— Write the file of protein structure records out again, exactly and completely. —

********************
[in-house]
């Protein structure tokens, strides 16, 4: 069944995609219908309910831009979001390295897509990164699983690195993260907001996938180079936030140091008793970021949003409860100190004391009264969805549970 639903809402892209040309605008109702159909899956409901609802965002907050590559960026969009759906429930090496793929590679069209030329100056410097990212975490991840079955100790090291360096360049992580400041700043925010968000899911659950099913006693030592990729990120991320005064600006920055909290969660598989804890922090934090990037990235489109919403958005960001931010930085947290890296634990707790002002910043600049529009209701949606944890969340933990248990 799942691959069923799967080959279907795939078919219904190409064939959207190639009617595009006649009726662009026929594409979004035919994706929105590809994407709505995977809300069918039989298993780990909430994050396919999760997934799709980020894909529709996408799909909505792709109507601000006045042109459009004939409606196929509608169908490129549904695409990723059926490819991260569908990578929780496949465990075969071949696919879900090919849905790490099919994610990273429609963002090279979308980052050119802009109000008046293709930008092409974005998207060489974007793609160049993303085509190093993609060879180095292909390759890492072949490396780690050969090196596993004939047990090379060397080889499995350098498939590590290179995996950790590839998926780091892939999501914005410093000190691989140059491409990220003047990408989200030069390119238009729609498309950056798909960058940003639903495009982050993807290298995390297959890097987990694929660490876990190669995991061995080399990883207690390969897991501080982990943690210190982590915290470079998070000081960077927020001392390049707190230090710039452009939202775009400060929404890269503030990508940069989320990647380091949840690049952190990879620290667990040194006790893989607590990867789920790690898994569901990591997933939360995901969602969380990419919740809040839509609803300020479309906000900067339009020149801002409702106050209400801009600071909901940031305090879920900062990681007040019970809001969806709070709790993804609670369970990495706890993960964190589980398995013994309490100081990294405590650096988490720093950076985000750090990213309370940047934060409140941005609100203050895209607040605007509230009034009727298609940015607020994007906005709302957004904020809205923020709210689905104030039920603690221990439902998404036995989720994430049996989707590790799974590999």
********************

[in-house]
């Protein structure tokens, strides 16, 4: 069944995609219908309910831009979001390295897509990164699983690195993260907001996938180079936030140091008793970021949003409860100190004391009264969805549970 639903809402892209040309605008109702159909899956409901609802965002907050590559960026969009759906429930090496793929590679069209030329100056410097990212975490991840079955100790090291360096360049992580400041700043925010968000899911659950099913006693030592990729990120991320005064600006920055909290969660598989804890922090934090990037990235489109919403958005960001931010930085947290890296634990707790002002910043600049529009209701949606944890969340933990248990 799942691959069923799967080959279907795939078919219904190409064939959207190639009617595009006649009726662009026929594409979004035919994706929105590809994407709505995977809300069918039989298993780990909430994050396919999760997934799709980020894909529709996408799909909505792709109507601000006045042109459009004939409606196929509608169908490129549904695409990723059926490819991260569908990578929780496949465990075969071949696919879900090919849905790490099919994610990273429609963002090279979308980052050119802009109000008046293709930008092409974005998207060489974007793609160049993303085509190093993609060879180095292909390759890492072949490396780690050969090196596993004939047990090379060397080889499995350098498939590590290179995996950790590839998926780091892939999501914005410093000190691989140059491409990220003047990408989200030069390119238009729609498309950056798909960058940003639903495009982050993807290298995390297959890097987990694929660490876990190669995991061995080399990883207690390969897991501080982990943690210190982590915290470079998070000081960077927020001392390049707190230090710039452009939202775009400060929404890269503030990508940069989320990647380091949840690049952190990879620290667990040194006790893989607590990867789920790690898994569901990591997933939360995901969602969380990419919740809040839509609803300020479309906000900067339009020149801002409702106050209400801009600071909901940031305090879920900062990681007040019970809001969806709070709790993804609670369970990495706890993960964190589980398995013994309490100081990294405590650096988490720093950076985000750090990213309370940047934060409140941005609100203050895209607040605007509230009034009727298609940015607020994007906005709302957004904020809205923020709210689905104030039920603690221990439902998404036995989720994430049996989707590790799974590999």